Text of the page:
We published two articles this week about a legislative conference held in Puerto Rico last month. You can see them here and here. The conference was put on by The Council of State Governments (CSG) and cost nearly $50,000 for 14 legislators to attend. And that’s obviously not including the $188,000 in dues paid to CSG.
In the latter article, we used a Facebook post from Rep. Thomas Beadle (R – District 27) to illustrate why some question whether lawmakers attend these things with state business on their mind or like something more of a vacation at the expense of taxpayers. As you’ll see below, Rep. Beadle posted a picture of he and his wife together in Puerto Rico celebrating their anniversary— which happened to coincide with the legislative conference he was attending.
While taxpayers didn’t pay for Mrs. Beadle’s expenses on the trip, we detailed the fact that Rep. Beadle’s lodging, airfare, per diem, registration fee, and some miscellaneous expenses were. A reality, given the totality of the situation, that might leave some feeling like taxpayers helped fund the Beadles’ anniversary trip.
In response to our article, we received the following message from Rep. Beadle and assured him we’d post it to the blog.
I saw your post about my wife and I and the CSG [trip] to Puerto Rico. I fully support holding legislators accountable for how taxpayer dollars are spent, and am happy to answer any questions you have.
Our anniversary happened to align with the conference, but by no means was that a motivating factor for us attending the conference. I regularly go to CSG conferences as I believe it is very important to learn about what other states are doing, find our best practices that we can implement here, and learn about mistakes they’ve made so we can avoid them. Conferences like this provide a great forum for those discussions to take place.
My wife attending with me was not unique, the majority of the legislators who were in attendance brought along a significant other as well, including the ND delegation. We 100% pay for all of her expenses, including her airfare, meals, and spousal convention registration. To my knowledge, all of the other spouses were paid for separately as well and I don’t believe any taxpayer money went to cover those costs for anyone.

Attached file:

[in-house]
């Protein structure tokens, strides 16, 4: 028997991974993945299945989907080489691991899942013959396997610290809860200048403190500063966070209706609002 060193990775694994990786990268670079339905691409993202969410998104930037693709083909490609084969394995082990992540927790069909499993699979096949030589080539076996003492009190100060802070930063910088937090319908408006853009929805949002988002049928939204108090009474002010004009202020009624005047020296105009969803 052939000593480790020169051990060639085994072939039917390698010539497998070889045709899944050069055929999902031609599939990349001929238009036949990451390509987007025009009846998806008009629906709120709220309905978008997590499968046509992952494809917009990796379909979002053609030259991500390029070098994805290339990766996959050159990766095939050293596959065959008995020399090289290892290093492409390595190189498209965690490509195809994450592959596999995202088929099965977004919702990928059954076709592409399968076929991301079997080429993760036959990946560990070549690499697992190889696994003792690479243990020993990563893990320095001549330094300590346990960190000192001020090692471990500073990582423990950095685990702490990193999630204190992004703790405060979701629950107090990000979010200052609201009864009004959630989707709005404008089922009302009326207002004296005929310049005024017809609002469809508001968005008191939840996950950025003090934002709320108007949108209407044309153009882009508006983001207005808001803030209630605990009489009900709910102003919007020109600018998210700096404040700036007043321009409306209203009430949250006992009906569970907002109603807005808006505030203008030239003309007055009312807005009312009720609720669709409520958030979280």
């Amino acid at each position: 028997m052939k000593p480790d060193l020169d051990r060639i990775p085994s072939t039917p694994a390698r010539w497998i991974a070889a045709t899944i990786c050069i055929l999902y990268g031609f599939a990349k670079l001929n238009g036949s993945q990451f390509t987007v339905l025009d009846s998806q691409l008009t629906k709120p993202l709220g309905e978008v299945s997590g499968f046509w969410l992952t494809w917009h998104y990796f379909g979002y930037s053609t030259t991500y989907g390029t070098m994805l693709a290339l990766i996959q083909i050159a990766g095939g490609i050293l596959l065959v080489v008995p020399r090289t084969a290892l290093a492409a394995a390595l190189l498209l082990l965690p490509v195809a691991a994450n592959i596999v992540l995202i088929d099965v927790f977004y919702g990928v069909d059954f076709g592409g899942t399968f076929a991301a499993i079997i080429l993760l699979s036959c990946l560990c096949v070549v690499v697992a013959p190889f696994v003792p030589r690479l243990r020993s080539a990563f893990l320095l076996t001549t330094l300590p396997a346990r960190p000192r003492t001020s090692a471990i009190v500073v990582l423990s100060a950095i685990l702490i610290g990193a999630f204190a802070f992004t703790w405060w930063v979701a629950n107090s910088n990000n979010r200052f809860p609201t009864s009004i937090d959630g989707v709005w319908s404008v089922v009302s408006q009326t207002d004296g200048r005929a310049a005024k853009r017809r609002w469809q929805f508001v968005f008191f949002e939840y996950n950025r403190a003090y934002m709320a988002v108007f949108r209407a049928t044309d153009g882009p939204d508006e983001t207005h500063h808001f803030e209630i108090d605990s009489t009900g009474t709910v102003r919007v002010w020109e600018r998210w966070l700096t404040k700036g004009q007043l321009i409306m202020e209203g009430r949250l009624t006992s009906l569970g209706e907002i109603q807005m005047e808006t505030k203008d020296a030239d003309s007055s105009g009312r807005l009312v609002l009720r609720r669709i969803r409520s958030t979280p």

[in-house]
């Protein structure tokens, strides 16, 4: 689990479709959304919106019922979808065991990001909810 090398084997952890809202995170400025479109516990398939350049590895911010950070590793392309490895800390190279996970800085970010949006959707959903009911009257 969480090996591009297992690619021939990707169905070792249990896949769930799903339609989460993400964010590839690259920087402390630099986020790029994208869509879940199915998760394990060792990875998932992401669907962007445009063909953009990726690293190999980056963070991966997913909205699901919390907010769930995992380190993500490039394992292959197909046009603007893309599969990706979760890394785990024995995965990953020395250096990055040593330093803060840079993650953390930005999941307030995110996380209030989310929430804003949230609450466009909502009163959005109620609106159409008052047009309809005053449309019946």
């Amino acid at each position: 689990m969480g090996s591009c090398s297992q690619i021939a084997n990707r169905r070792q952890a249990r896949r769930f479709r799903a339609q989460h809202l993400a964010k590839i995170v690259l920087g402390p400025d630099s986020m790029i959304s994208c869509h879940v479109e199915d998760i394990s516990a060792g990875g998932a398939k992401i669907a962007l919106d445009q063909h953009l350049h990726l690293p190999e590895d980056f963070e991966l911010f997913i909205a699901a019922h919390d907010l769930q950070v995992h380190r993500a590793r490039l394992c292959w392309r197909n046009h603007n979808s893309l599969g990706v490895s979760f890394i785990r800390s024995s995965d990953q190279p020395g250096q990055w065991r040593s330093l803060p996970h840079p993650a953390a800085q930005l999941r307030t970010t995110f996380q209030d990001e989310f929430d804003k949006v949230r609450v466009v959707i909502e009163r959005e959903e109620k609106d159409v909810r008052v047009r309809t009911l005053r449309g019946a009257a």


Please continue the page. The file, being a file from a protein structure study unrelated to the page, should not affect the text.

I had been chosen to attend this conference due to my previous involvement in the CSG organization on the Economic Development committee, my status as an alum of the Bowhay Institute for Legislative Leadership Development through CSG’s Midwestern region, and due to their being numerous sessions on cyber security and data privacy at this conference, which is something that so have actively worked on in our assembly (including chairing the conference committee on the ITD Budget this last session and sponsoring a bill regarding data brokerage). Individuals are selected by the party leadership in their chamber with final approval falling to the chairman of Legislative Management. I submitted my notes from the conference to legislative council, but if you or anyone else would like to discuss this conference or others like it with me, I’m happy to do so.
Have a great day!
As you can see, Rep. Beadle’s response illustrates some of the things we’ve pointed out in regards to the issue. One of those is that this is largely a matter of perspective.
As I mentioned in a previous article, I don’t doubt that there’s some value to be found in these types of conferences. I’m just not convinced that taxpayers get what we’re paying for.
Puerto Rico wasn’t the only conference we’ve written about. There was also the $90,000 legislative summit in Nashville last August that, for some, looked like a party trip with lobbyists. That was hosted by the National Conference of State Legislatures (NCSL).
Between the dues we pay to CSG and NCSL, and the expenses associated with the two conferences we’ve written about, we’re talking a cost of roughly $450,000 to garner the consulting services that they offer. As I’ve said before, you’ll have to draw your own conclusions whether you think it’s worth it or not.
Furthermore, let’s consider the fact that the “majority of legislators” also “brought along a significant other”. Is it possible that this might actually substantiate concerns about these conferences being more of a vacation than state business, rather than alleviate them?
At the very least, I suppose we can hope that the policy ideas these legislators bring home are ones that result in less government, not more.
Having said all of this, congratulations to the Beadle’s on their five years of marriage. We hope that you enjoy many more together.
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